Sometimes this job is exciting and glamorous and you find yourself in the middle of a high-energy photo shoot with pirates and princesses and Mickey Mouse. And then other times you find yourself sweating profusely, wearing plastic pants and standing in the middle of a fish pond.
I’ve wanted to get this shot at the koi pond at Epcot’s Japan Pavilion for years, and finally became convinced I had half a chance of pulling it off. I used our underwater camera housing, which normally sees action in swimming pools, water parks and at Castaway Cay, to hold the camera halfway under water so the waterline bisected the photo. Because the koi pond is fully in shadow early in the morning, I rigged the camera to fire a couple of big studio flash units to put a little electronic sunshine on my fishy friends.
I’d been afraid my presence in the water would spook the fish, but by utilizing stealth, patience and consummate skill (but mostly with Todd Harmon from Living Seas Animal Care giving them their breakfast) they warmed up to me.
This photo was actually a lot of fun to figure out and execute…for the most part. (Note to self: Next time take your cell phone off BEFORE getting in the water in leaky waders.)
Last August, as part of a photo shoot, I was treated to my first overnight stay on Castaway Cay in the Bahamas. I’d heard from co-workers how well you could see the stars at night, but had no idea it would be as spectacular as it was. I spent almost an hour standing in the dark just staring up at the Milky Way that night. There were some very distant thunderstorms lighting up the horizon, so I made my way to the bridge overlooking the boating harbor on the southwest side of the island to see if I could get some nice shots.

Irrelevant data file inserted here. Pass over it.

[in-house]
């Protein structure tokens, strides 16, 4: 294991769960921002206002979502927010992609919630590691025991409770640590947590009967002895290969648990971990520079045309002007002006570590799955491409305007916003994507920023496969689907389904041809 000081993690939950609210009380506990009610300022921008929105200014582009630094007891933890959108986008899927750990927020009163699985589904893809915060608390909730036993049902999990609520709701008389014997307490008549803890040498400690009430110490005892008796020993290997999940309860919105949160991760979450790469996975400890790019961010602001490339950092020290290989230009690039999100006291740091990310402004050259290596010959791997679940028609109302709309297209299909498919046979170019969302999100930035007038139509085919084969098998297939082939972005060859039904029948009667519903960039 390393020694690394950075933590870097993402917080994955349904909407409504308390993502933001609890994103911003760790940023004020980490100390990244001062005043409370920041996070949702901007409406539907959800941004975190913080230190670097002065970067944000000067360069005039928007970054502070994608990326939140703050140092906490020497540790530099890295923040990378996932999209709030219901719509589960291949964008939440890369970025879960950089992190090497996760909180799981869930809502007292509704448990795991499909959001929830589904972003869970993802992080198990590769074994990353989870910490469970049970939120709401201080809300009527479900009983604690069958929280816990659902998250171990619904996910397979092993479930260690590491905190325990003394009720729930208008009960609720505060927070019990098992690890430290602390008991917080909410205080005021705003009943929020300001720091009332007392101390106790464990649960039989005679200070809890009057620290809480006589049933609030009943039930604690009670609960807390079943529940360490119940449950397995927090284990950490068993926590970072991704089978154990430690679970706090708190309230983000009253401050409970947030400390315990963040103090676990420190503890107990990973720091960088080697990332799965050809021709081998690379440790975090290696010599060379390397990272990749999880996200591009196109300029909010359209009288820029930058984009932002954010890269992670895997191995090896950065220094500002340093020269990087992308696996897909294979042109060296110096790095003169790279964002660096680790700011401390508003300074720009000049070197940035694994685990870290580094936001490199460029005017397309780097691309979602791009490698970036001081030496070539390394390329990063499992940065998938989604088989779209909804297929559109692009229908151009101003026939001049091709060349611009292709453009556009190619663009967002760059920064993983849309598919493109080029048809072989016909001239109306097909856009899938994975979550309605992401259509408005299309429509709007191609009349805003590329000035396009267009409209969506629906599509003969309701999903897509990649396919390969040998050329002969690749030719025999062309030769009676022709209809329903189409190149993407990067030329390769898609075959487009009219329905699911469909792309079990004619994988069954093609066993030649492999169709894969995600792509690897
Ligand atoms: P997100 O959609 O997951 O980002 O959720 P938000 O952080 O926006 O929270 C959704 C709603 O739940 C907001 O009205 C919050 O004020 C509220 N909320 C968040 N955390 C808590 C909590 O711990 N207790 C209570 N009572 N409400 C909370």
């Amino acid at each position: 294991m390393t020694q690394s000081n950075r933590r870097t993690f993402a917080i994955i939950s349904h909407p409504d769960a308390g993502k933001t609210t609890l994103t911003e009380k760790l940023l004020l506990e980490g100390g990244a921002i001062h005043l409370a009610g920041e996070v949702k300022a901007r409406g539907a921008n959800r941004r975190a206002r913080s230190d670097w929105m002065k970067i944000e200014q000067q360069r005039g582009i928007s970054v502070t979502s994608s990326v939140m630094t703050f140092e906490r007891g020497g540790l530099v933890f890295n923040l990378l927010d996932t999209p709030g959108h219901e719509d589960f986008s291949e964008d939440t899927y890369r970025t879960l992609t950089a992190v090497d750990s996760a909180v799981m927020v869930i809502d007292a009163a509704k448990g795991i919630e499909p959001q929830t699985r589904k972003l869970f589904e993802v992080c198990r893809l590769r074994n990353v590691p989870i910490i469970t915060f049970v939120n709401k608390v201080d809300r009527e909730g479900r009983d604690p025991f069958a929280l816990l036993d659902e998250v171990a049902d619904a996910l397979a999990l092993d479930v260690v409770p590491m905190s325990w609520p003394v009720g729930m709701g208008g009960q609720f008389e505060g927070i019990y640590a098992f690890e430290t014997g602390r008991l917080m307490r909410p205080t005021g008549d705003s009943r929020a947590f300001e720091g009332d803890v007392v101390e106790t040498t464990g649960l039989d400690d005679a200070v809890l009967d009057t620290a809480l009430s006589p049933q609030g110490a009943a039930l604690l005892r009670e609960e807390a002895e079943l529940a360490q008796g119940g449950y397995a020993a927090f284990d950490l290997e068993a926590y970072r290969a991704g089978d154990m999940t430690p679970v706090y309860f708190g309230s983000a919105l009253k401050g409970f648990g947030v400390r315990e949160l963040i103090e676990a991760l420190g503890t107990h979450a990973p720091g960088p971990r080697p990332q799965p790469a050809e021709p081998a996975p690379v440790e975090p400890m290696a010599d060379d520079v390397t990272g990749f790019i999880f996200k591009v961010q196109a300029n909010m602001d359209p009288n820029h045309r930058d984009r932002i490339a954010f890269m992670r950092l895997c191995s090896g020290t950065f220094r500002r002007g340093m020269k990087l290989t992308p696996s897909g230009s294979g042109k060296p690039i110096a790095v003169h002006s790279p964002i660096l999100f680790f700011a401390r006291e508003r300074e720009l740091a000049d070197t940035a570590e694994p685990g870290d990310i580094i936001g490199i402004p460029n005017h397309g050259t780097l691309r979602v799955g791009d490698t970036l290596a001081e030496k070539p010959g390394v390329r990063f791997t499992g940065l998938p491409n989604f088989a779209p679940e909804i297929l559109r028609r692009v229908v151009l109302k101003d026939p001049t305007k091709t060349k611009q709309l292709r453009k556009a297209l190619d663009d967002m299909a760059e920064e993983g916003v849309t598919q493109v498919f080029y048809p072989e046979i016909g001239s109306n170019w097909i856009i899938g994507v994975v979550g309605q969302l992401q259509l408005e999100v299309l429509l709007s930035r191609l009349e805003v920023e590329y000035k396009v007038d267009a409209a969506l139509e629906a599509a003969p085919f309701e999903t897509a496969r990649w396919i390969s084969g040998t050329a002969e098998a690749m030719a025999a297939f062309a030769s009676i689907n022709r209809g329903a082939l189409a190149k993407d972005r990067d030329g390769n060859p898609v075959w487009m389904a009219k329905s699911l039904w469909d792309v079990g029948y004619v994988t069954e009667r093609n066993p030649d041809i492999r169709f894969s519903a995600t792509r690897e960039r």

This photo is a two-minute exposure of the dimly-lit Flying Dutchman from the Pirates of the Caribbean movies, which makes its home in the harbor. For you photo types (you poor souls) the exposure was 120 seconds at f/2.8 at 1600 ISO. The star trails are a result of the rotation of the earth during the long exposure, and the aforementioned lightning gives some nice color to the sky. The green color cast of the ship is from the lights in the island’s dock area.
I actually got so carried away shooting long time exposures that night I depleted three of my four camera batteries before remembering I hadn’t brought a battery charger and still had my photo shoot to do in the morning. I’ll definitely bring one next time.